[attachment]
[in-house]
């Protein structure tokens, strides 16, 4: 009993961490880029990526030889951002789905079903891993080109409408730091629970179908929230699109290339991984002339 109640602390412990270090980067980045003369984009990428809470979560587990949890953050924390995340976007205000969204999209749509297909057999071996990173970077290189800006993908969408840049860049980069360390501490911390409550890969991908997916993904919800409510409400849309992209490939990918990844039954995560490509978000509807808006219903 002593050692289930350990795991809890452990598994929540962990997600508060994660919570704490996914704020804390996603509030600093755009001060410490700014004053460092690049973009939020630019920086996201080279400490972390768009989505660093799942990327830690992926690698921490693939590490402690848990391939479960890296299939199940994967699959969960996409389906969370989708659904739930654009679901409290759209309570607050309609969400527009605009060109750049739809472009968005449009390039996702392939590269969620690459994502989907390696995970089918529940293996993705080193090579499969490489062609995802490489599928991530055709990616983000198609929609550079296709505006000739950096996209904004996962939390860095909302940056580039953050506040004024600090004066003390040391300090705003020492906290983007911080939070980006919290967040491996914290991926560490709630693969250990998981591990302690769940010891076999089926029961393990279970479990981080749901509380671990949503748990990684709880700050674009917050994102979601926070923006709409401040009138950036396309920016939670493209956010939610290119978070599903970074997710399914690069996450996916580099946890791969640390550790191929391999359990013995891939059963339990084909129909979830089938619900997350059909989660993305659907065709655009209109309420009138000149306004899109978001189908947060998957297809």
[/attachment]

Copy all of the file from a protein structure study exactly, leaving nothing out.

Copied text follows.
[in-house]
């Protein structure tokens, strides 16, 4: 009993961490880029990526030889951002789905079903891993080109409408730091629970179908929230699109290339991984002339 109640602390412990270090980067980045003369984009990428809470979560587990949890953050924390995340976007205000969204999209749509297909057999071996990173970077290189800006993908969408840049860049980069360390501490911390409550890969991908997916993904919800409510409400849309992209490939990918990844039954995560490509978000509807808006219903 002593050692289930350990795991809890452990598994929540962990997600508060994660919570704490996914704020804390996603509030600093755009001060410490700014004053460092690049973009939020630019920086996201080279400490972390768009989505660093799942990327830690992926690698921490693939590490402690848990391939479960890296299939199940994967699959969960996409389906969370989708659904739930654009679901409290759209309570607050309609969400527009605009060109750049739809472009968005449009390039996702392939590269969620690459994502989907390696995970089918529940293996993705080193090579499969490489062609995802490489599928991530055709990616983000198609929609550079296709505006000739950096996209904004996962939390860095909302940056580039953050506040004024600090004066003390040391300090705003020492906290983007911080939070980006919290967040491996914290991926560490709630693969250990998981591990302690769940010891076999089926029961393990279970479990981080749901509380671990949503748990990684709880700050674009917050994102979601926070923006709409401040009138950036396309920016939670493209956010939610290119978070599903970074997710399914690069996450996916580099946890791969640390550790191929391999359990013995891939059963339990084909129909979830089938619900997350059909989660993305659907065709655009209109309420009138000149306004899109978001189908947060998957297809």